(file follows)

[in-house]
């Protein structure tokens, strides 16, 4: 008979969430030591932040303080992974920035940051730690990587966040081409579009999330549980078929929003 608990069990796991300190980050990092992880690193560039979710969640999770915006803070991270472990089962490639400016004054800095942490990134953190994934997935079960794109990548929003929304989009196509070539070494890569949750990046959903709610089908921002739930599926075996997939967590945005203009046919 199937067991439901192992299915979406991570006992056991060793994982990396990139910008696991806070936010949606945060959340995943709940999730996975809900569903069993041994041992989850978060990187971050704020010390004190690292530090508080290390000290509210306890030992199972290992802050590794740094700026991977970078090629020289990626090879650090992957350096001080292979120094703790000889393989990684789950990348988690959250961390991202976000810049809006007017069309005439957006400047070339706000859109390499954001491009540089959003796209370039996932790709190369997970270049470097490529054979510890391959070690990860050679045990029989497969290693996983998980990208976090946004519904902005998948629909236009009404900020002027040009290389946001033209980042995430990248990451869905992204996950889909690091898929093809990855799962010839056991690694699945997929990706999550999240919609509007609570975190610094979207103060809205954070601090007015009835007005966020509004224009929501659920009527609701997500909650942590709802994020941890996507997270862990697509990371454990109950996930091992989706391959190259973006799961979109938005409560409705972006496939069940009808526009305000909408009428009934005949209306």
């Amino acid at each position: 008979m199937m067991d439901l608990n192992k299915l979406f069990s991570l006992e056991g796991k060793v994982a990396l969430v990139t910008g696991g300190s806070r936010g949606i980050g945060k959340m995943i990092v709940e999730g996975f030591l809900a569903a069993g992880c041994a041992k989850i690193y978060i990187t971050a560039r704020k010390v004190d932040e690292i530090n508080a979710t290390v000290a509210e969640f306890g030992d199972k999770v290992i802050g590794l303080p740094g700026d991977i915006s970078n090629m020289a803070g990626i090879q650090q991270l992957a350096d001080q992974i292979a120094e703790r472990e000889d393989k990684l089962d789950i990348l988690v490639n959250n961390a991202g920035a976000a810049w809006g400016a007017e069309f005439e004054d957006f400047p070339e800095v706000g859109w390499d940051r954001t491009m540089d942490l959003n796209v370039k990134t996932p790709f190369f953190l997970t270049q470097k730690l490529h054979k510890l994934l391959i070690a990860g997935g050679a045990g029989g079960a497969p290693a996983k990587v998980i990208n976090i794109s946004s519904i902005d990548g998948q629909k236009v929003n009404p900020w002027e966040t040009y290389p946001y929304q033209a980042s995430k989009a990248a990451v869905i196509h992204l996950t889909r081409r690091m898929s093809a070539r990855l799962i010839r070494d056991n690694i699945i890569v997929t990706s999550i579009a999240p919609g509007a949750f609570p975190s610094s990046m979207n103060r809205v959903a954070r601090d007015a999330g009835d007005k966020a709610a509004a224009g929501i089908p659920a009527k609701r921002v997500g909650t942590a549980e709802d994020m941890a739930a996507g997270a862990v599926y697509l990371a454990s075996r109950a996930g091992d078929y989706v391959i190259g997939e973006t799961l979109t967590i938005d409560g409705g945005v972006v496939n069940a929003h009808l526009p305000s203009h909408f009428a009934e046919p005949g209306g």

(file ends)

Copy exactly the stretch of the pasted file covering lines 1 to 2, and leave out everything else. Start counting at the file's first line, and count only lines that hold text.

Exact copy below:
[in-house]
């Protein structure tokens, strides 16, 4: 008979969430030591932040303080992974920035940051730690990587966040081409579009999330549980078929929003 608990069990796991300190980050990092992880690193560039979710969640999770915006803070991270472990089962490639400016004054800095942490990134953190994934997935079960794109990548929003929304989009196509070539070494890569949750990046959903709610089908921002739930599926075996997939967590945005203009046919 199937067991439901192992299915979406991570006992056991060793994982990396990139910008696991806070936010949606945060959340995943709940999730996975809900569903069993041994041992989850978060990187971050704020010390004190690292530090508080290390000290509210306890030992199972290992802050590794740094700026991977970078090629020289990626090879650090992957350096001080292979120094703790000889393989990684789950990348988690959250961390991202976000810049809006007017069309005439957006400047070339706000859109390499954001491009540089959003796209370039996932790709190369997970270049470097490529054979510890391959070690990860050679045990029989497969290693996983998980990208976090946004519904902005998948629909236009009404900020002027040009290389946001033209980042995430990248990451869905992204996950889909690091898929093809990855799962010839056991690694699945997929990706999550999240919609509007609570975190610094979207103060809205954070601090007015009835007005966020509004224009929501659920009527609701997500909650942590709802994020941890996507997270862990697509990371454990109950996930091992989706391959190259973006799961979109938005409560409705972006496939069940009808526009305000909408009428009934005949209306």